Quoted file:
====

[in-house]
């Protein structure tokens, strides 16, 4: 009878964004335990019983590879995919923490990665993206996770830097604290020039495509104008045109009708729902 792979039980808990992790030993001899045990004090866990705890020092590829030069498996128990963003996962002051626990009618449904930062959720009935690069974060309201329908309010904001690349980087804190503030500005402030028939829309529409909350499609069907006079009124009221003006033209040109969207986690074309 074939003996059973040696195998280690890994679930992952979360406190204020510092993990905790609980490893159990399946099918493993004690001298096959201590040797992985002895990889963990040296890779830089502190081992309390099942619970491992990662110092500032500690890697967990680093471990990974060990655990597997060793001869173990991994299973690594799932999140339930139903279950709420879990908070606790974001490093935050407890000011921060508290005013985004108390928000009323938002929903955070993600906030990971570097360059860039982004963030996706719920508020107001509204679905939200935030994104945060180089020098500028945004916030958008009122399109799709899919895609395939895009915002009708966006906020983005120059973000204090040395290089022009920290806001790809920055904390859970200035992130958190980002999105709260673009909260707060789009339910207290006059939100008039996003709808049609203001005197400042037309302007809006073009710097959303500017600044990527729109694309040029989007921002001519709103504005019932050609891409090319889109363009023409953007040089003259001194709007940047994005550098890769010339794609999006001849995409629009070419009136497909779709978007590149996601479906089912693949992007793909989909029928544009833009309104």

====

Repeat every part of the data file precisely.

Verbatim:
[in-house]
């Protein structure tokens, strides 16, 4: 009878964004335990019983590879995919923490990665993206996770830097604290020039495509104008045109009708729902 792979039980808990992790030993001899045990004090866990705890020092590829030069498996128990963003996962002051626990009618449904930062959720009935690069974060309201329908309010904001690349980087804190503030500005402030028939829309529409909350499609069907006079009124009221003006033209040109969207986690074309 074939003996059973040696195998280690890994679930992952979360406190204020510092993990905790609980490893159990399946099918493993004690001298096959201590040797992985002895990889963990040296890779830089502190081992309390099942619970491992990662110092500032500690890697967990680093471990990974060990655990597997060793001869173990991994299973690594799932999140339930139903279950709420879990908070606790974001490093935050407890000011921060508290005013985004108390928000009323938002929903955070993600906030990971570097360059860039982004963030996706719920508020107001509204679905939200935030994104945060180089020098500028945004916030958008009122399109799709899919895609395939895009915002009708966006906020983005120059973000204090040395290089022009920290806001790809920055904390859970200035992130958190980002999105709260673009909260707060789009339910207290006059939100008039996003709808049609203001005197400042037309302007809006073009710097959303500017600044990527729109694309040029989007921002001519709103504005019932050609891409090319889109363009023409953007040089003259001194709007940047994005550098890769010339794609999006001849995409629009070419009136497909779709978007590149996601479906089912693949992007793909989909029928544009833009309104």